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AIM 

6/17/21 

track information and has no indication of the client 
aircraft heading. In these installations, all intruder 
bearing information is referenced to ground track and 
does not account for wind correction. Additionally, 
since ground

based radar will require several scans 

to determine aircraft course following a course 
change, a lag in TIS display orientation (intruder 
aircraft bearing) will occur. As in (f) above, intruder 
distance and altitude are still usable. 

(h)  Closely

Spaced Intruder Errors. 

When operating more than 30 NM from the Mode S 
sensor, TIS forces any intruder within 3/8 NM of the 
TIS client to appear at the same horizontal position as 
the client aircraft. Without this feature, TIS could 
display intruders in a manner confusing to the pilot in 
critical situations (for example, a closely

spaced 

intruder that is actually to the right of the client may 
appear on the TIS display to the left). At longer 
distances from the radar, TIS cannot accurately 
determine relative bearing/distance information on 
intruder aircraft that are in close proximity to the 
client. 

Because TIS uses a ground

based, rotating radar for 

surveillance information, the accuracy of TIS data is 
dependent on the distance from the sensor (radar) 
providing the service. This is much the same 
phenomenon as experienced with ground

based 

navigational aids, such as a VOR. As distance from 
the radar increases, the accuracy of surveillance 
decreases. Since TIS does not inform the pilot of 
distance from the Mode S radar, the pilot must assume 
that any intruder appearing at the same position as the 
client aircraft may actually be up to 3/8 NM away in 
any direction. Consistent with the operation of TIS, 
an alert on the display (regardless of distance from the 
radar) should stimulate an outside visual scan, 
intruder acquisition, and traffic avoidance based on 
outside reference. 

e.  Reports of TIS Malfunctions. 

1. 

Users of TIS can render valuable assistance in 

the early correction of malfunctions by reporting their 
observations of undesirable performance. Reporters 
should identify the time of observation, location, type 
and identity of aircraft, and describe the condition 
observed; the type of transponder processor, and 
software in use can also be useful information. Since 
TIS performance is monitored by maintenance 
personnel rather than ATC, it is suggested that 

malfunctions be reported by radio or telephone to the 
nearest Flight Service Station (FSS) facility.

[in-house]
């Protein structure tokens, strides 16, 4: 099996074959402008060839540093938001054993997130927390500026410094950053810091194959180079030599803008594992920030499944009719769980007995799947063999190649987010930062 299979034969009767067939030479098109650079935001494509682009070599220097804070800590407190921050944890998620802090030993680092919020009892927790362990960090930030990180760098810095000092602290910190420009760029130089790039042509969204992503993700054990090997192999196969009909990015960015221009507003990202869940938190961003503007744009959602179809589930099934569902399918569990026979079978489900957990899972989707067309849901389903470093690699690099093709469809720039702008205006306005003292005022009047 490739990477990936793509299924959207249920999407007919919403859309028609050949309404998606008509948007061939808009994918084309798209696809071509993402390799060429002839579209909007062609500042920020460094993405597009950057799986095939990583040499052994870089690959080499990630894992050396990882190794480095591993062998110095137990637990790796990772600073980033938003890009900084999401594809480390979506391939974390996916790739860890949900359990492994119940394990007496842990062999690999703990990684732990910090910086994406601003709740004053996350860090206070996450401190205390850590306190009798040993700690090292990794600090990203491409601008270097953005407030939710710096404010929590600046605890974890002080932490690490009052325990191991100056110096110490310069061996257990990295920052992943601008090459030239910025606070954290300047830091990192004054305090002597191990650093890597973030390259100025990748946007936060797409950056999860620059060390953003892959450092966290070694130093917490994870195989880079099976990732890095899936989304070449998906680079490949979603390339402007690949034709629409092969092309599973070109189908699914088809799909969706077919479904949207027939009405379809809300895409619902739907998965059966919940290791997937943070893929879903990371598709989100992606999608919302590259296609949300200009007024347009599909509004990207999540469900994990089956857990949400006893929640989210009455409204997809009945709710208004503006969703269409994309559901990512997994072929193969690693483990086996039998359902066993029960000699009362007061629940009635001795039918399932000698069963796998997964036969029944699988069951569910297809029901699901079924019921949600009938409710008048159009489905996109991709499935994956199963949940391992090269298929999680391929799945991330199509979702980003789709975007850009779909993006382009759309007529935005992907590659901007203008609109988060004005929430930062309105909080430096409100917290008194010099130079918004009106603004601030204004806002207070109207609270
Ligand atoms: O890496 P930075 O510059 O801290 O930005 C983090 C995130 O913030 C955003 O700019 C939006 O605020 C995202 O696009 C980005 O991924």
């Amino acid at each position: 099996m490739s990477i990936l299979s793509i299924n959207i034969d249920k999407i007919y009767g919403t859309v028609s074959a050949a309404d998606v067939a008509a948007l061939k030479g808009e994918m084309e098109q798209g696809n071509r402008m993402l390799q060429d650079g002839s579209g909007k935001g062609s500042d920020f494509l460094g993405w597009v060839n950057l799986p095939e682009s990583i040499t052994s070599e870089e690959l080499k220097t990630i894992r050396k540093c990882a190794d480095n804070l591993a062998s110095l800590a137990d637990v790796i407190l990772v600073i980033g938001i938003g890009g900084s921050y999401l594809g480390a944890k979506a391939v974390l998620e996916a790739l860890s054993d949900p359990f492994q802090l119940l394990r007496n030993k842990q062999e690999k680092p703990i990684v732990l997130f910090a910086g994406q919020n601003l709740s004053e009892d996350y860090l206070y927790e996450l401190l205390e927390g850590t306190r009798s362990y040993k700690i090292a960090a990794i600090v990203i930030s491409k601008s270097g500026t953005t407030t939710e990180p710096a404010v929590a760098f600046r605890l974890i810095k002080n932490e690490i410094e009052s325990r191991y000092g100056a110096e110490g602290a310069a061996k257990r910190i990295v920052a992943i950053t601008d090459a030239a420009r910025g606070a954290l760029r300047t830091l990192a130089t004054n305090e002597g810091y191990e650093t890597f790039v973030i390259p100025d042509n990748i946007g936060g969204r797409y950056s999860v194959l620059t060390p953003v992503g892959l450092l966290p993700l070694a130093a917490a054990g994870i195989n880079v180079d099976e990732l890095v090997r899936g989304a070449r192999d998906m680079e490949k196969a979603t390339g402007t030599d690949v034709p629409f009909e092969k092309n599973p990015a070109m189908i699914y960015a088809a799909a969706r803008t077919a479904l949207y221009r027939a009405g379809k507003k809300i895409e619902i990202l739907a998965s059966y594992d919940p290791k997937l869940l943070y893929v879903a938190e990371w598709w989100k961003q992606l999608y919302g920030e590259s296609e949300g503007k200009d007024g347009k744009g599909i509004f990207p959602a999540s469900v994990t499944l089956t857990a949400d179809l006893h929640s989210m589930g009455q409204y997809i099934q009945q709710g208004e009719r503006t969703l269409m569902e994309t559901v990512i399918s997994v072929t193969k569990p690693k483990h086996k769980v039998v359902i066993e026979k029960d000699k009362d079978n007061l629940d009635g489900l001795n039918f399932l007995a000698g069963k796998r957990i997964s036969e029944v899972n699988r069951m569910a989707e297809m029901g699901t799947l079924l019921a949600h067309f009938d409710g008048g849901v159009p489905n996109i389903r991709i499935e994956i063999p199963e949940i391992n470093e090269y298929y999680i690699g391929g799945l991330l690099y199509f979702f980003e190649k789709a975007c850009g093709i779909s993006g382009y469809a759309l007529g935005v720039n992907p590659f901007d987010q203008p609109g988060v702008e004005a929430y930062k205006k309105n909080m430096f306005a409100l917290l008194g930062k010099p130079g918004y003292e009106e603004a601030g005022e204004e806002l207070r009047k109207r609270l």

NOTE

 

TIS operates at only those terminal Mode S radar sites 
depicted in FIG 4

5

5. Though similar in some ways, TIS 

is not related to TIS

B (Traffic Information Service

 

Broadcast). 

4

5

7.  Automatic Dependent 

Surveillance

Broadcast (ADS

B) Services 

a.  Introduction. 

1. 

Automatic Dependent Surveillance

Broad-

cast (ADS

B) is a surveillance technology deployed 

throughout the NAS (see FIG 4

5

7). The ADS

system is composed of aircraft avionics and a ground 
infrastructure. Onboard avionics determine the 
position of the aircraft by using the GNSS and 
transmit its position along with additional informa-
tion about the aircraft to ground stations for use by 
ATC and other ADS

B services. This information is 

transmitted at a rate of approximately once per 
second. (See FIG 4

5

8 and FIG 4

5

9.) 

2. 

In the United States, ADS

B equipped 

aircraft exchange information on one of two 
frequencies: 978 or 1090 MHz. The 1090 MHz 
frequency is also associated with Mode A, C, and S 
transponder operations. 1090 MHz transponders 
with integrated ADS

B functionality extend the 

transponder message sets with additional ADS

information. This additional information is known 
as an “extended squitter” message and is referred to 
as 1090ES. ADS

B equipment operating on 978 

MHz is known as the Universal Access Transceiver 
(UAT). 

3. 

ADS

B avionics can have the ability to both 

transmit and receive information. The transmission 
of ADS

B information from an aircraft is known as 

ADS

B Out. The receipt of ADS

B information by 

an aircraft is known as ADS

B In. All aircraft 

operating within the airspace defined in 14 CFR 
§ 91.225 are required to transmit the information 
defined in § 91.227 using ADS

B Out avionics. 

4. 

In general, operators flying at 18,000 feet and 

above (Class A airspace) are required to have 1090ES 
equipment. Those that do not fly above 18,000 may 
use either UAT or 1090ES equipment. (Refer to 14 
CFR §§ 91.225 and 91.227.) While the regulations do 
not require it, operators equipped with ADS

B In will 

realize additional benefits from ADS

B broadcast 

4

5

14 

Surveillance Systems